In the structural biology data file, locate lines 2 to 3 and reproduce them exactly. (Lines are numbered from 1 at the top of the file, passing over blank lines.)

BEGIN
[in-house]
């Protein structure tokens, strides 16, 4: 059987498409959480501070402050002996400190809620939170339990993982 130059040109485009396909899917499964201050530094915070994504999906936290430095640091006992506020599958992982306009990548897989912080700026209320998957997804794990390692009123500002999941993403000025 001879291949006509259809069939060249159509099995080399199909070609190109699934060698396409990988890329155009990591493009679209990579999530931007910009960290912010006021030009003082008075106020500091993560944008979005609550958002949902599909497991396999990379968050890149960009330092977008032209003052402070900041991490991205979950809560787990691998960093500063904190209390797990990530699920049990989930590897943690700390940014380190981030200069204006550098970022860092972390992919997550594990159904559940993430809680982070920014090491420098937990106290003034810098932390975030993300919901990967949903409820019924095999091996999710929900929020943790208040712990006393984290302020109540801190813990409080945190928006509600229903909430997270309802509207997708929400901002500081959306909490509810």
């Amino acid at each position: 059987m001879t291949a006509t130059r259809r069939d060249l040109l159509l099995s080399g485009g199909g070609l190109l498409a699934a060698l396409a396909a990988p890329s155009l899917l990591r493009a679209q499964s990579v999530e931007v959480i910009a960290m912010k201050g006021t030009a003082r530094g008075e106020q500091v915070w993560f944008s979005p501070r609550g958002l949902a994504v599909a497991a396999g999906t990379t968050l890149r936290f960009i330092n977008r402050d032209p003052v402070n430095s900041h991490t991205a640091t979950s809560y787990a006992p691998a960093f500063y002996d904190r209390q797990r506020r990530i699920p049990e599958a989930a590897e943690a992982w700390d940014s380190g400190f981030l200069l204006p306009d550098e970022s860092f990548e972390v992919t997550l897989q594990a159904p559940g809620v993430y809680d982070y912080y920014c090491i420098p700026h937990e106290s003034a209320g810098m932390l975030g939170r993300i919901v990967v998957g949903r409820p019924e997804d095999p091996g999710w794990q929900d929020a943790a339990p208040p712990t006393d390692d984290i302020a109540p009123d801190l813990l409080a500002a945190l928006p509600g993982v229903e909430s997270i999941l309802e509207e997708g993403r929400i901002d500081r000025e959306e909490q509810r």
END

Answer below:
């Protein structure tokens, strides 16, 4: 059987498409959480501070402050002996400190809620939170339990993982 130059040109485009396909899917499964201050530094915070994504999906936290430095640091006992506020599958992982306009990548897989912080700026209320998957997804794990390692009123500002999941993403000025 001879291949006509259809069939060249159509099995080399199909070609190109699934060698396409990988890329155009990591493009679209990579999530931007910009960290912010006021030009003082008075106020500091993560944008979005609550958002949902599909497991396999990379968050890149960009330092977008032209003052402070900041991490991205979950809560787990691998960093500063904190209390797990990530699920049990989930590897943690700390940014380190981030200069204006550098970022860092972390992919997550594990159904559940993430809680982070920014090491420098937990106290003034810098932390975030993300919901990967949903409820019924095999091996999710929900929020943790208040712990006393984290302020109540801190813990409080945190928006509600229903909430997270309802509207997708929400901002500081959306909490509810």
């Amino acid at each position: 059987m001879t291949a006509t130059r259809r069939d060249l040109l159509l099995s080399g485009g199909g070609l190109l498409a699934a060698l396409a396909a990988p890329s155009l899917l990591r493009a679209q499964s990579v999530e931007v959480i910009a960290m912010k201050g006021t030009a003082r530094g008075e106020q500091v915070w993560f944008s979005p501070r609550g958002l949902a994504v599909a497991a396999g999906t990379t968050l890149r936290f960009i330092n977008r402050d032209p003052v402070n430095s900041h991490t991205a640091t979950s809560y787990a006992p691998a960093f500063y002996d904190r209390q797990r506020r990530i699920p049990e599958a989930a590897e943690a992982w700390d940014s380190g400190f981030l200069l204006p306009d550098e970022s860092f990548e972390v992919t997550l897989q594990a159904p559940g809620v993430y809680d982070y912080y920014c090491i420098p700026h937990e106290s003034a209320g810098m932390l975030g939170r993300i919901v990967v998957g949903r409820p019924e997804d095999p091996g999710w794990q929900d929020a943790a339990p208040p712990t006393d390692d984290i302020a109540p009123d801190l813990l409080a500002a945190l928006p509600g993982v229903e909430s997270i999941l309802e509207e997708g993403r929400i901002d500081r000025e959306e909490q509810r």